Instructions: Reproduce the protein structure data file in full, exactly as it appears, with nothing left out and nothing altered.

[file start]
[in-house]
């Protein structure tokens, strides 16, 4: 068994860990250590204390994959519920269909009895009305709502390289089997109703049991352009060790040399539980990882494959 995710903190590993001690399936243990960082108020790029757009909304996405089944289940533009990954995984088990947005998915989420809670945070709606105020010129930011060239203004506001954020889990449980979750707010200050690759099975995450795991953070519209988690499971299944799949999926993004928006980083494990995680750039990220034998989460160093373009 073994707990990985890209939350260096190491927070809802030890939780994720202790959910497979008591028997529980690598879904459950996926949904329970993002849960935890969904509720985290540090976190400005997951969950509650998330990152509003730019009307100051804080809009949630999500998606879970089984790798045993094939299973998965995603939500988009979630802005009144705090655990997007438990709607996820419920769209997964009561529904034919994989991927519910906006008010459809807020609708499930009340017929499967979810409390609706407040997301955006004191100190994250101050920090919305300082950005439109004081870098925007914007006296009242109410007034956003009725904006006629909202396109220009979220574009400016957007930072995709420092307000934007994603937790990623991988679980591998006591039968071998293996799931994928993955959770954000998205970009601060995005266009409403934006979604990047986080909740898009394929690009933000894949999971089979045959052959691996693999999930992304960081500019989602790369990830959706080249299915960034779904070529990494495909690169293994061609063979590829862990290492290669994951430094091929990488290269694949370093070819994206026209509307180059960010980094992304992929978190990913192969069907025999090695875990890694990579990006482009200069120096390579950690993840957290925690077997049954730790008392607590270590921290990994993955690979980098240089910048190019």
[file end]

[in-house]
């Protein structure tokens, strides 16, 4: 068994860990250590204390994959519920269909009895009305709502390289089997109703049991352009060790040399539980990882494959 995710903190590993001690399936243990960082108020790029757009909304996405089944289940533009990954995984088990947005998915989420809670945070709606105020010129930011060239203004506001954020889990449980979750707010200050690759099975995450795991953070519209988690499971299944799949999926993004928006980083494990995680750039990220034998989460160093373009 073994707990990985890209939350260096190491927070809802030890939780994720202790959910497979008591028997529980690598879904459950996926949904329970993002849960935890969904509720985290540090976190400005997951969950509650998330990152509003730019009307100051804080809009949630999500998606879970089984790798045993094939299973998965995603939500988009979630802005009144705090655990997007438990709607996820419920769209997964009561529904034919994989991927519910906006008010459809807020609708499930009340017929499967979810409390609706407040997301955006004191100190994250101050920090919305300082950005439109004081870098925007914007006296009242109410007034956003009725904006006629909202396109220009979220574009400016957007930072995709420092307000934007994603937790990623991988679980591998006591039968071998293996799931994928993955959770954000998205970009601060995005266009409403934006979604990047986080909740898009394929690009933000894949999971089979045959052959691996693999999930992304960081500019989602790369990830959706080249299915960034779904070529990494495909690169293994061609063979590829862990290492290669994951430094091929990488290269694949370093070819994206026209509307180059960010980094992304992929978190990913192969069907025999090695875990890694990579990006482009200069120096390579950690993840957290925690077997049954730790008392607590270590921290990994993955690979980098240089910048190019």